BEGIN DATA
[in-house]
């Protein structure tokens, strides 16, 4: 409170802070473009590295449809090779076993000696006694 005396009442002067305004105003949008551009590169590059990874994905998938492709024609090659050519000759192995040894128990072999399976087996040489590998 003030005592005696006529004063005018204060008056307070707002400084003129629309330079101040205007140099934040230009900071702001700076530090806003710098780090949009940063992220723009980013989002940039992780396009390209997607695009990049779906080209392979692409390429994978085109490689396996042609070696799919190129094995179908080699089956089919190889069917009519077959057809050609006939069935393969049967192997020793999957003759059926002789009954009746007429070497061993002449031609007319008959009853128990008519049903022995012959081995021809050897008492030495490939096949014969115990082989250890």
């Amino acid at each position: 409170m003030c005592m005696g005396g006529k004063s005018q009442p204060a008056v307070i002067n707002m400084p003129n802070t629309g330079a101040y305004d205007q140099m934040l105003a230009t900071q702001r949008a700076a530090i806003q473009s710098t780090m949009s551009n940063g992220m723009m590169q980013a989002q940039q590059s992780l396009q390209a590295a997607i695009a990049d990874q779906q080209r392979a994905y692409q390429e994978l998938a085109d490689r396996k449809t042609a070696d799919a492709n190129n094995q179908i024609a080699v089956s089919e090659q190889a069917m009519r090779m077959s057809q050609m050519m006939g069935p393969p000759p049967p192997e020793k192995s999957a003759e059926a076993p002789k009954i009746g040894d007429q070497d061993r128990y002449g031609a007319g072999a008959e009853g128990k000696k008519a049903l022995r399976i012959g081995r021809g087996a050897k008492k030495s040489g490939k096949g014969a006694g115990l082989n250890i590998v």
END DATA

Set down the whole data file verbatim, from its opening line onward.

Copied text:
[in-house]
């Protein structure tokens, strides 16, 4: 409170802070473009590295449809090779076993000696006694 005396009442002067305004105003949008551009590169590059990874994905998938492709024609090659050519000759192995040894128990072999399976087996040489590998 003030005592005696006529004063005018204060008056307070707002400084003129629309330079101040205007140099934040230009900071702001700076530090806003710098780090949009940063992220723009980013989002940039992780396009390209997607695009990049779906080209392979692409390429994978085109490689396996042609070696799919190129094995179908080699089956089919190889069917009519077959057809050609006939069935393969049967192997020793999957003759059926002789009954009746007429070497061993002449031609007319008959009853128990008519049903022995012959081995021809050897008492030495490939096949014969115990082989250890």
């Amino acid at each position: 409170m003030c005592m005696g005396g006529k004063s005018q009442p204060a008056v307070i002067n707002m400084p003129n802070t629309g330079a101040y305004d205007q140099m934040l105003a230009t900071q702001r949008a700076a530090i806003q473009s710098t780090m949009s551009n940063g992220m723009m590169q980013a989002q940039q590059s992780l396009q390209a590295a997607i695009a990049d990874q779906q080209r392979a994905y692409q390429e994978l998938a085109d490689r396996k449809t042609a070696d799919a492709n190129n094995q179908i024609a080699v089956s089919e090659q190889a069917m009519r090779m077959s057809q050609m050519m006939g069935p393969p000759p049967p192997e020793k192995s999957a003759e059926a076993p002789k009954i009746g040894d007429q070497d061993r128990y002449g031609a007319g072999a008959e009853g128990k000696k008519a049903l022995r399976i012959g081995r021809g087996a050897k008492k030495s040489g490939k096949g014969a006694g115990l082989n250890i590998v």